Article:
The Transtheoretical Model and the “stages” of patient adherence

  • The Transtheoretical Model proposes a stepwise approach to effectively change health behavior
  • The model can help providers evaluate patients’ beliefs and behavior regarding their treatment, and indicates the support needed to motivate positive change.
  • The TTM is one of the most widely used health behavior models and has been shown to have a positive impact on various issues including adherence.

The Transtheoretical Model: a tool for influencing positive behavioral change

Neurological disorders are a significant public health issue worldwide.1 Non-adherence to therapy for these conditions results in poor response to therapy, impacts on the quality of life of patients and causes associated costs to them and healthcare systems.2,3 Non-adherence rates have been shown to be high in neurological disorders including Parkinson’s disease (10–67%),3 epilepsy (30–50%)4 and bipolar disorder (~50%).5

Different behavioral theories and models have been applied to explain and improve adherence, resulting in six main theoretical “perspectives”: biomedical, behavioral, communication, cognitive, self-regulatory and stage.6 Cognitive and stage perspectives are the most recurrently used according to the literature. Cognitive theories such as the Theory of Planned Behavior (TPB), discussed previously in this series, examine how attitudes and beliefs drive individual behavior.7 Stage-based theories contend that people learn, develop, and change their behavior according to discrete steps.6 The two types of model can be used together: cognitive theories provide insights on why people change behavior, and stage perspectives generate insights on how, by describing the actual change process.8 The Transtheoretical Model (TTM), also known as the transtheoretical change model, is the most prominent and widely applied among stage models,6 and it is different from other prominent behavioral models in that it was specifically designed to facilitate change and to describe the change process.9 The TTM has been used to address a wide range of health behaviors, and can be used to assess therapy adherence for patients with neurological disorders (such as epilepsy) and provide targeted feedback for improvement.6,10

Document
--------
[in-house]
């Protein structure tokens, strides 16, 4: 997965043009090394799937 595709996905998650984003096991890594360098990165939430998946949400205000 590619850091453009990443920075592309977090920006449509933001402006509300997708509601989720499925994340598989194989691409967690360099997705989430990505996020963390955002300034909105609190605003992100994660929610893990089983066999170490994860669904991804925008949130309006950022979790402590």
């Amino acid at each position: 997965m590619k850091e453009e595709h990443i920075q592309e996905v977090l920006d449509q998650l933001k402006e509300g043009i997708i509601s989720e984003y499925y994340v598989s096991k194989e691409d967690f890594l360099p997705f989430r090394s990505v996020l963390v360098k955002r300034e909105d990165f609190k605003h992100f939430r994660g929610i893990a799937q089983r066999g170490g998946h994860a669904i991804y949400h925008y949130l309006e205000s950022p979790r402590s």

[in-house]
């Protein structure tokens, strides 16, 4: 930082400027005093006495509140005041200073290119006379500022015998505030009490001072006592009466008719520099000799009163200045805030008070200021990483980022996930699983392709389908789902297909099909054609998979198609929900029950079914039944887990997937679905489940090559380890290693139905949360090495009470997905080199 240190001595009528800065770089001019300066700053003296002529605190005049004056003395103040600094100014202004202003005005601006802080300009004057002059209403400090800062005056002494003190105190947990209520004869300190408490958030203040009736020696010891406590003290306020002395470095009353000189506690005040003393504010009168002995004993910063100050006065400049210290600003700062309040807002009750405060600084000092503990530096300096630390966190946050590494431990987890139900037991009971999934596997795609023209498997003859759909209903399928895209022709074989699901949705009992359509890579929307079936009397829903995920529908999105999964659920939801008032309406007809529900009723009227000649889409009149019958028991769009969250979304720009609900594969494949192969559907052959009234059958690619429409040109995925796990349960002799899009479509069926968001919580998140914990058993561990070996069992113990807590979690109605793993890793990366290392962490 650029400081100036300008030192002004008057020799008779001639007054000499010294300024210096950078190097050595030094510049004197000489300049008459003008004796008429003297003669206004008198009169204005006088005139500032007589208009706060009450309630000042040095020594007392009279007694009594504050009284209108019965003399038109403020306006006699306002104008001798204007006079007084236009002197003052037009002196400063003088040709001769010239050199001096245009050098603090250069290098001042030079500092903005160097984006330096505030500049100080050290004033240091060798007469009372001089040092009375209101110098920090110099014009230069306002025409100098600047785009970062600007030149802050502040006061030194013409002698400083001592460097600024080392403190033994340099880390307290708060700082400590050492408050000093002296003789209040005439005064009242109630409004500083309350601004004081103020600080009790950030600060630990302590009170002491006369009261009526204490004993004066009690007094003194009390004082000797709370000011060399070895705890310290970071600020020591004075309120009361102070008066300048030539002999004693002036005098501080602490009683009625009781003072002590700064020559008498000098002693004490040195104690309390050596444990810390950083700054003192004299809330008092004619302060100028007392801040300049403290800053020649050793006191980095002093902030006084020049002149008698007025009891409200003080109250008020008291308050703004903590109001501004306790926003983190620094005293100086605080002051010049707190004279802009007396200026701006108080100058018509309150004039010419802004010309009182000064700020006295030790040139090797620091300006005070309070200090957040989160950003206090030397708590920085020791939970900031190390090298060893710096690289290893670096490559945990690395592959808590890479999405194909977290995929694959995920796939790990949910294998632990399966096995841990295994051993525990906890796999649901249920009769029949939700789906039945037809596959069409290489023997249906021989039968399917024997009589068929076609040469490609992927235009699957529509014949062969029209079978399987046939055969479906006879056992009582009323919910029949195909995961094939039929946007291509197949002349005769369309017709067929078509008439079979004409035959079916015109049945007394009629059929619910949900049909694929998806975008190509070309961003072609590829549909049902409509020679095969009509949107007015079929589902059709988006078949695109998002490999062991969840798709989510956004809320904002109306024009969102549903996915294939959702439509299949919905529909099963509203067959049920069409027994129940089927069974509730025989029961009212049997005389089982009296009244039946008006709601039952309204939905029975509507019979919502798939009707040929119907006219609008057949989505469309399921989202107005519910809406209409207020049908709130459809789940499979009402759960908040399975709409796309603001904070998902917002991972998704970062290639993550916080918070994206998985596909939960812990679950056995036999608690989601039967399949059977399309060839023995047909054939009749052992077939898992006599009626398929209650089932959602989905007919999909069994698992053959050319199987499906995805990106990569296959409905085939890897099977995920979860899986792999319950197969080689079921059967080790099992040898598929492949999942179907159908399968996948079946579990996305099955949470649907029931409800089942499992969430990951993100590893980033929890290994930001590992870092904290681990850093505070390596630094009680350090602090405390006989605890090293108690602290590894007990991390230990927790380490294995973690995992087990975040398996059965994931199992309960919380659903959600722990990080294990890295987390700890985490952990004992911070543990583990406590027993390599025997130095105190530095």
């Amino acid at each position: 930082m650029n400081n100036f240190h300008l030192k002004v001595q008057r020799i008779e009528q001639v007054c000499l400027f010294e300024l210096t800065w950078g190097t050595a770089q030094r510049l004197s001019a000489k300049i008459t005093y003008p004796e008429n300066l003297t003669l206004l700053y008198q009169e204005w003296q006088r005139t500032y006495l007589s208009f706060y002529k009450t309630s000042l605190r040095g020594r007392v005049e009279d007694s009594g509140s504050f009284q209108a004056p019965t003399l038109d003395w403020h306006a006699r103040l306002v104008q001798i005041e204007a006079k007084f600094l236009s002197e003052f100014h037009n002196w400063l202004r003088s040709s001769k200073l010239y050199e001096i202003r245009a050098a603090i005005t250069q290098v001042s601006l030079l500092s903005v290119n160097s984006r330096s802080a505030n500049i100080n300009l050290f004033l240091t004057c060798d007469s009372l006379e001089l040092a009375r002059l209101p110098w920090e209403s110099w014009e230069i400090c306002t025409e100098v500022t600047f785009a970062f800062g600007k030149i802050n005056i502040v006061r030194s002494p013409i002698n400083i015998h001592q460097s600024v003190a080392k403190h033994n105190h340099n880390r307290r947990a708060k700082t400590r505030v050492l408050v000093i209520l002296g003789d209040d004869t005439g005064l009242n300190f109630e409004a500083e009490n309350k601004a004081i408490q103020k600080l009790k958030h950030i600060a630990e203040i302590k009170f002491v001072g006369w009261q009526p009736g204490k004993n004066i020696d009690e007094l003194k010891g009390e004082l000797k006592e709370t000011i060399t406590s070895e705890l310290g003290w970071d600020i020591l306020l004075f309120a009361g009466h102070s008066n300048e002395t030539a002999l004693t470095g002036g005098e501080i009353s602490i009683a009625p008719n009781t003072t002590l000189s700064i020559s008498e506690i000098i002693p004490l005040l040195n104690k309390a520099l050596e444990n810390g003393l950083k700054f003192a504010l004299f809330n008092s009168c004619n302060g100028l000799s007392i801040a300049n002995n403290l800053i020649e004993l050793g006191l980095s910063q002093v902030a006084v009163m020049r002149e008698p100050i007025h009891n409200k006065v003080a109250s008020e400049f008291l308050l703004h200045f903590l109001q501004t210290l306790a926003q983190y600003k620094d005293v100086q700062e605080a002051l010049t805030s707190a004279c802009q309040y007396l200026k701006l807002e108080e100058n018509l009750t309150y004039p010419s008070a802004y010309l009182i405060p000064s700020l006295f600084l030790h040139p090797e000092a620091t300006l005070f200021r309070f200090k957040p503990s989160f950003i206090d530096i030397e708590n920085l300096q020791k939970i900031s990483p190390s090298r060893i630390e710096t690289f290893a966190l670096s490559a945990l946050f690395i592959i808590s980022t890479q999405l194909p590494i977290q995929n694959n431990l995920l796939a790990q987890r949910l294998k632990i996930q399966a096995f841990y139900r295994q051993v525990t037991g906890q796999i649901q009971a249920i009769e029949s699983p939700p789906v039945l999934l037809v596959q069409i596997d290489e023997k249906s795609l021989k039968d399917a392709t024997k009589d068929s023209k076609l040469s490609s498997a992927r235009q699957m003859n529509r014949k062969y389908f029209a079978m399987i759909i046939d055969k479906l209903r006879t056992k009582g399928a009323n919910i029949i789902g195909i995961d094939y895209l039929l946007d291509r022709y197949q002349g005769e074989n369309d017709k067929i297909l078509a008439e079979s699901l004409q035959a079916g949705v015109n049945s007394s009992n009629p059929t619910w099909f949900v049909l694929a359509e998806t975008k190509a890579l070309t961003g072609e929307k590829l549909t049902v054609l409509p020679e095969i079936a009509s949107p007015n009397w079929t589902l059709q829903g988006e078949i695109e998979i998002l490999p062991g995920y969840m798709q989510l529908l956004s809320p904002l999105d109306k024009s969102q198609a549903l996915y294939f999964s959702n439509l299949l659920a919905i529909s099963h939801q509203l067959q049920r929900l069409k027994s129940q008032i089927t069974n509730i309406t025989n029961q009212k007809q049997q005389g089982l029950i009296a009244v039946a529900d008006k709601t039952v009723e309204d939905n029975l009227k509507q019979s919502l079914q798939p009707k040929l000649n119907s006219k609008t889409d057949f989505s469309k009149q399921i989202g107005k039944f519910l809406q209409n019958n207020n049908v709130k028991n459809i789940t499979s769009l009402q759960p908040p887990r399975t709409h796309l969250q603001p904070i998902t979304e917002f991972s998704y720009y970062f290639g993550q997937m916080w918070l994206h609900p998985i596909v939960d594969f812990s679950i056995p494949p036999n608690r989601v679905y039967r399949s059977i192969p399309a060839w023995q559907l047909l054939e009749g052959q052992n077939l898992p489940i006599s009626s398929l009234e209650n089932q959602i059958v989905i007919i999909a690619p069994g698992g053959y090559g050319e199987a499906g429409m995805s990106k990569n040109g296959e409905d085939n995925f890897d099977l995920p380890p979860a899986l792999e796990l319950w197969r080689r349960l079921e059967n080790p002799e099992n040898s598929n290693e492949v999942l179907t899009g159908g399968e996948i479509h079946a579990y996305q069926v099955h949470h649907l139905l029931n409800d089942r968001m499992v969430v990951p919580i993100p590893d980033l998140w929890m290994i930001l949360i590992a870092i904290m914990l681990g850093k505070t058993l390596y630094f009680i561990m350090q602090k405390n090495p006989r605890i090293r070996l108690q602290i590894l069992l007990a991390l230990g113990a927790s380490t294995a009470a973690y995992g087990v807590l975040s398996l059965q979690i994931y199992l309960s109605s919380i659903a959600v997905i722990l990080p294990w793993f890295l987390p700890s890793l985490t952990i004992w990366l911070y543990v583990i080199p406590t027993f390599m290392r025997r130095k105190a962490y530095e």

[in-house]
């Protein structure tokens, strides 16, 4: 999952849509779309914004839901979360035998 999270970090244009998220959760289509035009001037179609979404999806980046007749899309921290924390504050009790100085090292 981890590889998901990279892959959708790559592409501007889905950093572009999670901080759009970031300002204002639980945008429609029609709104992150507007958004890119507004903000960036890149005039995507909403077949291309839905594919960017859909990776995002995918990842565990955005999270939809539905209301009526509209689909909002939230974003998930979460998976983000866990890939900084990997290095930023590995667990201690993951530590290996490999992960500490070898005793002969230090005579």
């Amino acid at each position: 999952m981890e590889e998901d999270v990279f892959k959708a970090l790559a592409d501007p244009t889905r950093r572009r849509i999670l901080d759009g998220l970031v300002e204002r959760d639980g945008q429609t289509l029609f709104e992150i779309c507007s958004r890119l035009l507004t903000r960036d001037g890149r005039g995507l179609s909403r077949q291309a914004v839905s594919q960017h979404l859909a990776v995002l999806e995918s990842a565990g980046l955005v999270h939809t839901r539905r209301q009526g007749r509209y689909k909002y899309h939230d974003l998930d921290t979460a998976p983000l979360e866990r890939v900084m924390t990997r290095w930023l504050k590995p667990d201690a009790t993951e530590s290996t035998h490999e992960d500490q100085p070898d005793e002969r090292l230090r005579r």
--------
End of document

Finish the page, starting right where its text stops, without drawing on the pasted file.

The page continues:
The TTM characterizes adherence according to an individual’s readiness to change

The first version of the TTM was proposed by James Prochaska and Carlo DiClemente in the 1980s with a focus on nicotine addiction and has since been applied to a number of different health behaviors.11,12 

The TTM consists of two major components: Stages of Change and Processes of Change. The Stages of Change are the temporal “core” of the model and portray an individual’s actual readiness and willingness to change according to 5 distinct steps. The Stages can be considered from the perspective of a patients’ adherence behavior to their therapy:

  • Precontemplation. The patient is not following his treatment regimen as directed by his doctor and is not really considering changing his behavior because he is unaware of reasons to change11
  • Contemplation. The patient is aware of reasons to change his behavior and is considering changing it but is not currently making an effort to do so. According to Prochaska, this phase includes individuals who plan to change their behavior at some point in the next six months, but not in the next 30 days. Any preparation at this point is purely mental / emotional.
  • Preparation. The patient plans to change his treatment behavior within 30 days. He is actively preparing to change, for example by trying to take his medication as directed, but he is not doing so regularly.
  • Action. The patient has changed his behavior and is following the treatment regimen as directed but has not yet reached the six-month mark. The new behavior still requires effort.
  • Maintenance. The patient has been following his doctor’s recommendations and taking his medication as directed for at least six months.11 It has become a habit and no longer requires much conscious effort.

Progression through the Stages of Change is proposed to be linear but is not assumed to be positive, thereby accounting for the cyclical nature of behavioral change and the potential for individuals to regress as well as advance.6,11 For example, hypertensive patients in the “Action” phase who have been adherent for some months may become non-adherent and “fall back” to the Preparation or even Contemplation phases.11 Note that they typically do not fall back to pre-contemplation, because this would imply that they have forgotten why they were following recommendations in the first place.13 Thus, people who “regress” in their behavior may be easier to get back on track.